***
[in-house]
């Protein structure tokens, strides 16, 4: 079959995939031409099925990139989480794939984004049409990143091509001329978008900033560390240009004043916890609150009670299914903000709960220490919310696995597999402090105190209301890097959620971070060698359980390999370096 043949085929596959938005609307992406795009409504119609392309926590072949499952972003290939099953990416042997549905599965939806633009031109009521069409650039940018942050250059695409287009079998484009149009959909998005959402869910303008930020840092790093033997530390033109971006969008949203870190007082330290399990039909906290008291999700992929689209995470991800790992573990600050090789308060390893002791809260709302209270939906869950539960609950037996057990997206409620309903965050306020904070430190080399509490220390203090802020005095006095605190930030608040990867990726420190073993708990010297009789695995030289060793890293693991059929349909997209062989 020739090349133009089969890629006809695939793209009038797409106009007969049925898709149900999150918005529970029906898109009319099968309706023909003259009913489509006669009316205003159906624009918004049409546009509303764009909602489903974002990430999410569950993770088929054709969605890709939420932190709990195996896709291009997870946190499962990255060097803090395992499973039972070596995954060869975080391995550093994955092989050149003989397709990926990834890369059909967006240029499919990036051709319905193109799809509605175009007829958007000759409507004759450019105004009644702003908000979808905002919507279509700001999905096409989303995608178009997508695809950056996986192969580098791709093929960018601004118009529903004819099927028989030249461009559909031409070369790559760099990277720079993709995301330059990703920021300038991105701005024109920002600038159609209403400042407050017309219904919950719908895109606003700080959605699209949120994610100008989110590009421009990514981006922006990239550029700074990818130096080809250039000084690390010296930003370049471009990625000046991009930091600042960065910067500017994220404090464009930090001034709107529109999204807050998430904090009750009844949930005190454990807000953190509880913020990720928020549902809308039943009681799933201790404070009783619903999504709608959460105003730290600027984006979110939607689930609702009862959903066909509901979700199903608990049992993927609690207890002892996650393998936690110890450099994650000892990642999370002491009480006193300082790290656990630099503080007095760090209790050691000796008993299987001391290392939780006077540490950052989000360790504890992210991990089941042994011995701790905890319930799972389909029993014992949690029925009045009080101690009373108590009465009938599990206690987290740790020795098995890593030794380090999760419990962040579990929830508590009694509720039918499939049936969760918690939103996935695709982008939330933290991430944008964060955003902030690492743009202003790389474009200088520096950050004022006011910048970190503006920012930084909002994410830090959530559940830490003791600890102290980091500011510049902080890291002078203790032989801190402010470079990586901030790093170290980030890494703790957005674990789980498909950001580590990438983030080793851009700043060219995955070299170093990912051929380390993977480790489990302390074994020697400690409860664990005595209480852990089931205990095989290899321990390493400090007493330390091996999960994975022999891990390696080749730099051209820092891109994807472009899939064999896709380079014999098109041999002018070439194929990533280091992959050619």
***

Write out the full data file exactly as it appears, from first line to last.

[in-house]
């Protein structure tokens, strides 16, 4: 079959995939031409099925990139989480794939984004049409990143091509001329978008900033560390240009004043916890609150009670299914903000709960220490919310696995597999402090105190209301890097959620971070060698359980390999370096 043949085929596959938005609307992406795009409504119609392309926590072949499952972003290939099953990416042997549905599965939806633009031109009521069409650039940018942050250059695409287009079998484009149009959909998005959402869910303008930020840092790093033997530390033109971006969008949203870190007082330290399990039909906290008291999700992929689209995470991800790992573990600050090789308060390893002791809260709302209270939906869950539960609950037996057990997206409620309903965050306020904070430190080399509490220390203090802020005095006095605190930030608040990867990726420190073993708990010297009789695995030289060793890293693991059929349909997209062989 020739090349133009089969890629006809695939793209009038797409106009007969049925898709149900999150918005529970029906898109009319099968309706023909003259009913489509006669009316205003159906624009918004049409546009509303764009909602489903974002990430999410569950993770088929054709969605890709939420932190709990195996896709291009997870946190499962990255060097803090395992499973039972070596995954060869975080391995550093994955092989050149003989397709990926990834890369059909967006240029499919990036051709319905193109799809509605175009007829958007000759409507004759450019105004009644702003908000979808905002919507279509700001999905096409989303995608178009997508695809950056996986192969580098791709093929960018601004118009529903004819099927028989030249461009559909031409070369790559760099990277720079993709995301330059990703920021300038991105701005024109920002600038159609209403400042407050017309219904919950719908895109606003700080959605699209949120994610100008989110590009421009990514981006922006990239550029700074990818130096080809250039000084690390010296930003370049471009990625000046991009930091600042960065910067500017994220404090464009930090001034709107529109999204807050998430904090009750009844949930005190454990807000953190509880913020990720928020549902809308039943009681799933201790404070009783619903999504709608959460105003730290600027984006979110939607689930609702009862959903066909509901979700199903608990049992993927609690207890002892996650393998936690110890450099994650000892990642999370002491009480006193300082790290656990630099503080007095760090209790050691000796008993299987001391290392939780006077540490950052989000360790504890992210991990089941042994011995701790905890319930799972389909029993014992949690029925009045009080101690009373108590009465009938599990206690987290740790020795098995890593030794380090999760419990962040579990929830508590009694509720039918499939049936969760918690939103996935695709982008939330933290991430944008964060955003902030690492743009202003790389474009200088520096950050004022006011910048970190503006920012930084909002994410830090959530559940830490003791600890102290980091500011510049902080890291002078203790032989801190402010470079990586901030790093170290980030890494703790957005674990789980498909950001580590990438983030080793851009700043060219995955070299170093990912051929380390993977480790489990302390074994020697400690409860664990005595209480852990089931205990095989290899321990390493400090007493330390091996999960994975022999891990390696080749730099051209820092891109994807472009899939064999896709380079014999098109041999002018070439194929990533280091992959050619």